Green Infrastructure Will Save Millions and Clean Water: EPA Agrees With Philadelphia’s PlanApril 13, 2012 | Water Pollution, Floods & Floodplains
U.S. Environmental Protection Agency (EPA) Administrator Lisa Jackson was in Philadelphia to endorse the city’s long-term plan to address sewer overflows from the city’s water management system. The plan, “Green City, Clean Water," proposes green infrastructure to complement the existing ‘gray’ infrastructure system of pipes and treatment facilities.
For Philadelphia this will mean wide spread use of green roofs, permeable pavement, natural vegetation and other green infrastructure practices to control the runoff of water during storm events so the city will benefit from minimized pollution, reduced flooding and multiple economic gains.
The city presented the Philadelphia Water Department’s (PWD) plan to EPA for review in 2009 as required by the Clean Water Act and Pennsylvania’s Clean Streams Law. PWD’s approach to resolving sewer overflows with green infrastructure was both bold and novel—a departure from traditional approaches to build more and bigger gray infrastructure systems.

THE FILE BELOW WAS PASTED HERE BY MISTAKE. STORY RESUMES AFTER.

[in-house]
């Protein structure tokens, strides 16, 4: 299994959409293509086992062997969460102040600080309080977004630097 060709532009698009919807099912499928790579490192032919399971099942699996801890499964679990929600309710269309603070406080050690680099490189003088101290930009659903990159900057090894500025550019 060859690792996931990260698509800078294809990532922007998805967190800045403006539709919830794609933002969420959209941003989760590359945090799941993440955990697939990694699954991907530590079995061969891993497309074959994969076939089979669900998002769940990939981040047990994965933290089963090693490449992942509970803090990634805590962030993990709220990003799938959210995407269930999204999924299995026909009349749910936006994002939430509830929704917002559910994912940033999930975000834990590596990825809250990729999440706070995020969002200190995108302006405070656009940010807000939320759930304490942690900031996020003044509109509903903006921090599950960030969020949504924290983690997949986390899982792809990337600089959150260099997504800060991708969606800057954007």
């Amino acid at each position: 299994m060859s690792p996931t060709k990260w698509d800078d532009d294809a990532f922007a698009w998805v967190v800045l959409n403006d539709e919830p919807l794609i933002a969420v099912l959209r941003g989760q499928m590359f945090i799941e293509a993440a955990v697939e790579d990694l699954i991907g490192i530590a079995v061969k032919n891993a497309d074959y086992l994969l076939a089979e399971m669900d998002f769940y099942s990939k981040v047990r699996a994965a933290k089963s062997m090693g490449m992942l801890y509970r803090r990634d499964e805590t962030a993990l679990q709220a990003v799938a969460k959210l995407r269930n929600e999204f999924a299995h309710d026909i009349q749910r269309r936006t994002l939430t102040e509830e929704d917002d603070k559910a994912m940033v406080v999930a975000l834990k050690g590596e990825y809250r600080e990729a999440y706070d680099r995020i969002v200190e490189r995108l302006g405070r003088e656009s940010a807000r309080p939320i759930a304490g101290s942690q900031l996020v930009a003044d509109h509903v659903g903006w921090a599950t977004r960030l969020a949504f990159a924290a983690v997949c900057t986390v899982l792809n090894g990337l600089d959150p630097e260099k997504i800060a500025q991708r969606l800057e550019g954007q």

Before submitting the Green City, Clean Water plan, PWD studied the ability of green systems to meet the water quality management needs traditionally addressed by gray systems and conducted a cost-benefit analysis [PDF] of both approaches. The results supported PWD’s approach as cost effective and pointed to multiple benefits gained from greener approaches that increased the livability of the city.
EPA’s endorsement of Green City, Clean Water follows and supports the Pennsylvania Department of Environmental Protection’s approval of the plan last June. While the plan will meet water quality requirements to address sewer overflows, it will also serve as a model for other municipalities to adopt green infrastructure practices and will demonstrates the economic advantages of green infrastructure for water management.
Economic benefits include less flood damages, improved community health and greater energy efficiency. These benefits are discussed in a report American Rivers just released. To improve the health of our nation’s waters and ensure the vitality of our communities, American Rivers encourages more cities to go green for clean water and for EPA to encourage more municipalities to plan water quality improvements with green infrastructure.